Amaan and Ayaan Ali khan duo have emerged out of their celebrated father Amjad Ali Khan’s shadow and are creating a niche for themselves. Today, they pursue individual careers along with collaborating together and with varied artists and perform across the globe.
Ayaan and Amaan
He feels that classical music should not be forced on people especially, youngsters. “Classical music’s problem in our country is that we force it upon the children especially girls. We want them to learn singing and dancing from an early age. We should not introduce it to them and give them a chance.
I am a musician’s son and initially I did not want to play music because my father used to talk to me about music 24x7. The day he stopped, I realised why and started learning music. There are a even youngsters who listen to us. If music is pure people will follow.”
Many classical musicians garner popularity in the West than in India. Throwing light on this Amaan says, “It is mixed response both here and there. Indian culture is in vogue internationally and people are following Indian culture.
Classical music has never been for the masses, I am not creating a hierarchy here but that is the fact. Classical music is an education. The western world is far ahead of us. They create Airbuses and Boeings and I am sorry to say that we did not make a glider properly till date.
Education wise they are far ahead and they understand the concept of classic things. It will surely come in India as education has started now and after 20-25 years a majority of people will listen to classical music.”
Advocates of collaborative music that they are, it is interesting to hear Amaan share the differences, “We have surs like ‘Sa Re Ga Ma Pa Da Ni Sa’ and they have ‘Do, Re, Mi, Fa, So, La, Ti’; both have some common notes and we make a base of that notes and improvise on it.
Improvisation describes a musician not the technique but the imagination that how he/she does it. They (western musicians) read and perform and we learn from our gurus keep that in mind and perform. And it is very hard to read and perform if you give me a piece of paper of notes and ask me to perform my hand will not even move.”
The brothers apart from playing scintillating music have also donned the role of writers and have co-authored the book ‘Abba: God's Greatest Gift To Us’. How did that happen? “Roli Books approached us as they were doing a series of ‘Father-Son’ or ‘Father-Daughter’.
The world knows Amjad Ali Khan as a person, which they perceived from interviews, news stories, etc, but as sons, we penned what are the things we like about our father. It was an honest book; people got to know many unknown facets.
We wrote how much we love him and things that hurt us about him. It was difficult to write as we were writing about a legend.” Ayaan, the younger one says that the siblings do have differences; however, they discuss and come to a meeting point.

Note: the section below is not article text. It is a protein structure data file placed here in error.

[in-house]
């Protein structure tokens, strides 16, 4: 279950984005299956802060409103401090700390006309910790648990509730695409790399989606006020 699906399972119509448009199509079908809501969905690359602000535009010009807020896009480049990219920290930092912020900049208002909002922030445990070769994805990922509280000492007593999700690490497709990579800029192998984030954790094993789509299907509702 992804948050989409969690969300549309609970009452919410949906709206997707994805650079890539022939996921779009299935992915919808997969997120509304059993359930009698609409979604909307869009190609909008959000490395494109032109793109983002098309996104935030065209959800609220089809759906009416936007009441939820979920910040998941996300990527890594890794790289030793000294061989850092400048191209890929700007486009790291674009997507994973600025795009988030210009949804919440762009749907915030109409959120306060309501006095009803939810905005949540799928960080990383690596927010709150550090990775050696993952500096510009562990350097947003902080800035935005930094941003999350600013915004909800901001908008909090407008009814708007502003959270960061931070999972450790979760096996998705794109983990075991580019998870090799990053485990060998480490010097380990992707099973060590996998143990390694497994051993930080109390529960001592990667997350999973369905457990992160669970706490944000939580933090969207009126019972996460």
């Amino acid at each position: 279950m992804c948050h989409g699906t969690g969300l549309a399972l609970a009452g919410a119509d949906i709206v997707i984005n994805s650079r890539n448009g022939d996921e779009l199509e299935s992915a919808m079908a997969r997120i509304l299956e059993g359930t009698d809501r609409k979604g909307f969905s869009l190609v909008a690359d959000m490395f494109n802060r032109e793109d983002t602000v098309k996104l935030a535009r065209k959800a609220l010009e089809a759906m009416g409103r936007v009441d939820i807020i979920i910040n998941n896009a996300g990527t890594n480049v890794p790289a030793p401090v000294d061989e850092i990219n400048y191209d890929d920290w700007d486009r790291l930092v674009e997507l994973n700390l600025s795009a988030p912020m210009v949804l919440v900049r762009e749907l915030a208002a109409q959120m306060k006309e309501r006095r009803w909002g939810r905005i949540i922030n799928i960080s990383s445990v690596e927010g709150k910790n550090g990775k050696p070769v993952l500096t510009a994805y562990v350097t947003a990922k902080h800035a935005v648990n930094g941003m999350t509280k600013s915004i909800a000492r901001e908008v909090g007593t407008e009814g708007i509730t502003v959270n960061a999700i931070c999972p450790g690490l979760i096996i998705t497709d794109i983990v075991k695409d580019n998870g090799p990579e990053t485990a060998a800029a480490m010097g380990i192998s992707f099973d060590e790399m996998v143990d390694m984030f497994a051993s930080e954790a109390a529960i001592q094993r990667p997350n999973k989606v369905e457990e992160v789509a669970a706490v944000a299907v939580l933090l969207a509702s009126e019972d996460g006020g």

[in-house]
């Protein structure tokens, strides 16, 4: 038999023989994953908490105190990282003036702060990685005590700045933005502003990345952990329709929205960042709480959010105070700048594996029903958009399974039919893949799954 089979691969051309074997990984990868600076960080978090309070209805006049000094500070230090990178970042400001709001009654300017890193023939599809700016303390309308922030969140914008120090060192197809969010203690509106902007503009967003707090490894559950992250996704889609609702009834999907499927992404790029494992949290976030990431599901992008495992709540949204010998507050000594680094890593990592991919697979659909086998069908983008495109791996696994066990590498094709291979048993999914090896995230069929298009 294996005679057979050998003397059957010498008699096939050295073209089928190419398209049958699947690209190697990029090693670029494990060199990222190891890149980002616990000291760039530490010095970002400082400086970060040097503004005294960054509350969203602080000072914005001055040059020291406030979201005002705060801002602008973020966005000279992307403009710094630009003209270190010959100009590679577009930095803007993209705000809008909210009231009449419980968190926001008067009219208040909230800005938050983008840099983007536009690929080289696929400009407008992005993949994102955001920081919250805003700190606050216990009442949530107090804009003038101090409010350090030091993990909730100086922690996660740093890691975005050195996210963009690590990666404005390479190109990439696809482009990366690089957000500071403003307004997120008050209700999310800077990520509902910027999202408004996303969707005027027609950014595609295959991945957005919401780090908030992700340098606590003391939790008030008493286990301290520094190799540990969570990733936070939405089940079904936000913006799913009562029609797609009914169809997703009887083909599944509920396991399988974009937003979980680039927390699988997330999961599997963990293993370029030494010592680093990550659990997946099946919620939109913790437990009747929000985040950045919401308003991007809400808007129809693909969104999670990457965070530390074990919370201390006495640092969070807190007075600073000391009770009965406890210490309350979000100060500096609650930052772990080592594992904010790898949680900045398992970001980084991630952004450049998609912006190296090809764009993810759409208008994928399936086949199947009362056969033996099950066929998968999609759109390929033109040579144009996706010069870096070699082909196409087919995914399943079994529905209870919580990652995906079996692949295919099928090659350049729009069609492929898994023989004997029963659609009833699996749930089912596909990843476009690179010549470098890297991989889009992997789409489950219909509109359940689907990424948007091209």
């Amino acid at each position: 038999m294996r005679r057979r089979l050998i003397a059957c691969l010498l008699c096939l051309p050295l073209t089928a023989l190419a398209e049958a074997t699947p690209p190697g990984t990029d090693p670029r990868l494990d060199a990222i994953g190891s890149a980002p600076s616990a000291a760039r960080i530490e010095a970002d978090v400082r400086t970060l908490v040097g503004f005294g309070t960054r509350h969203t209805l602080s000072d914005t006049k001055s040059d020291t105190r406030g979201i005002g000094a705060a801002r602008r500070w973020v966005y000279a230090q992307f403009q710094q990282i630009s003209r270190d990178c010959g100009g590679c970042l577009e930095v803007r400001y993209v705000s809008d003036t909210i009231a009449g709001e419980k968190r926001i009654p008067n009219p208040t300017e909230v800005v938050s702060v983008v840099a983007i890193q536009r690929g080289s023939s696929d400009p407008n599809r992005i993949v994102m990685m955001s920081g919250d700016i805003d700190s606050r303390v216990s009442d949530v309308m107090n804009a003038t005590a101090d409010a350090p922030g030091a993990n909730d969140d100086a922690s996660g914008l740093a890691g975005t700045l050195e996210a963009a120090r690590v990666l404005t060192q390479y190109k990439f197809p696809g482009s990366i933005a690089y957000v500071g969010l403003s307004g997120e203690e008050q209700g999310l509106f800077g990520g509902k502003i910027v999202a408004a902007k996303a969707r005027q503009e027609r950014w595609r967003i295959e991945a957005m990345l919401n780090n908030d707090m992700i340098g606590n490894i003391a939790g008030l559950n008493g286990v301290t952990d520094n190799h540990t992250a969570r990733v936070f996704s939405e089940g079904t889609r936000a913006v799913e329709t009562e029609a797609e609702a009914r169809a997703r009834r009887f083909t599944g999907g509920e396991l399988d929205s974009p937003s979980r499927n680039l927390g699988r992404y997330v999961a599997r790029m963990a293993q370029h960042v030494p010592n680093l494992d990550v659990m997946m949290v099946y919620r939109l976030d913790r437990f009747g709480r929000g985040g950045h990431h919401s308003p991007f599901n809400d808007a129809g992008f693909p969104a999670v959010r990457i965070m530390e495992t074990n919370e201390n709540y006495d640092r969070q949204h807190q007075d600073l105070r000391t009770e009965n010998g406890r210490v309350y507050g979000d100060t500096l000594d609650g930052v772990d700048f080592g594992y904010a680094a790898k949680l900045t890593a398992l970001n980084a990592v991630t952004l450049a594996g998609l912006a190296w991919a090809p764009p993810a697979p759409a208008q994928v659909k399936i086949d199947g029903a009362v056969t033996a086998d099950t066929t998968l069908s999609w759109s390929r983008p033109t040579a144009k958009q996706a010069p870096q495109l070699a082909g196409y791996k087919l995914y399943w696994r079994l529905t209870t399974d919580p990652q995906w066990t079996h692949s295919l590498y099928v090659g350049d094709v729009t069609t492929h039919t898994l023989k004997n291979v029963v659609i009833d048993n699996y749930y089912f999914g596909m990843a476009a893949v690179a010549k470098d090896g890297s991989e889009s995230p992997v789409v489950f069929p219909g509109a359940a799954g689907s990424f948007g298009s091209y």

“We did not plan our careers. Our dad is a legend and he is very old school when we started learning. Before we actually started performing he would make us sit on the stage and that’s how we grew up. We started playing individually and collaborations happened later.
Even today, we pursue individual careers. If somebody invites only one of us we go and perform solo. Obviously, differences happen and we have discussions. We both are in search of excellence and eventually, we come to an understanding.
If he makes sense, I agree and vice versa. We plan projects in such a manner that we both have creative independence and that’s how it works when you have to collectively want to achieve perfection. You have to have an understanding and take opinion and suggestion from each other,” Ayaan says.
Speaking about their relationship with their father Ayaan shares: “We are fortunate to be born in a home, where the language we speak and the air we breath is music. It was our way of life. When we were much younger it was little confusing – the relationship.
Because when you are an eight-year-old child and when your father walks in and all the students were getting up out of respect and you are sitting down feeling that it is just your father. Then realisation comes internally.
Our gurus don’t impose that we should respect them and stand, some do maybe, I guess, but our father did not do that. Today the relationship is of course of father and son but it is more of a guru-student because as you grow older every relationship takes a serious turn and your responsibilities increase but again it is an effortless change.
We have a beautiful balance now.” About career in classical music Amaan says, “For us, a Friday does not make us or break us. It is a long journey. My father says that he is, still learning. The walk is like elephants walk, it is with dignity and grace. It is not a rat race.”
How is the music maestro Amjad Ali Khan as a guru? “He was very patient with us. I have twins today, 4-year-old sons; I can completely understand what my father must have been going through because we were the youngest students he ever had. And to deal with child’s psychology and to teach children and to get them into an art form is difficult.
He was extremely conscious of it. The way he introduced music to us was very interesting. It was through songs, school rhymes, and stuff like that and it is very important to connect with the child’s temperament so that a child can learn.”
The brothers hosted the TV show ‘Sa re ga ma pa’ many moons ago and speaking about making a comeback on the small screen Ayaan shares, “There are so many proposals but when we did television, the TV boom did not happen. It was just a talent hunt show.
It was different. We did four seasons and it was memorable for us. All these years’ proposals came but we did not like them. I was approached to host some tacky reality show, which will make no sense if I host it. If something related to music comes up we are definitely open to it.”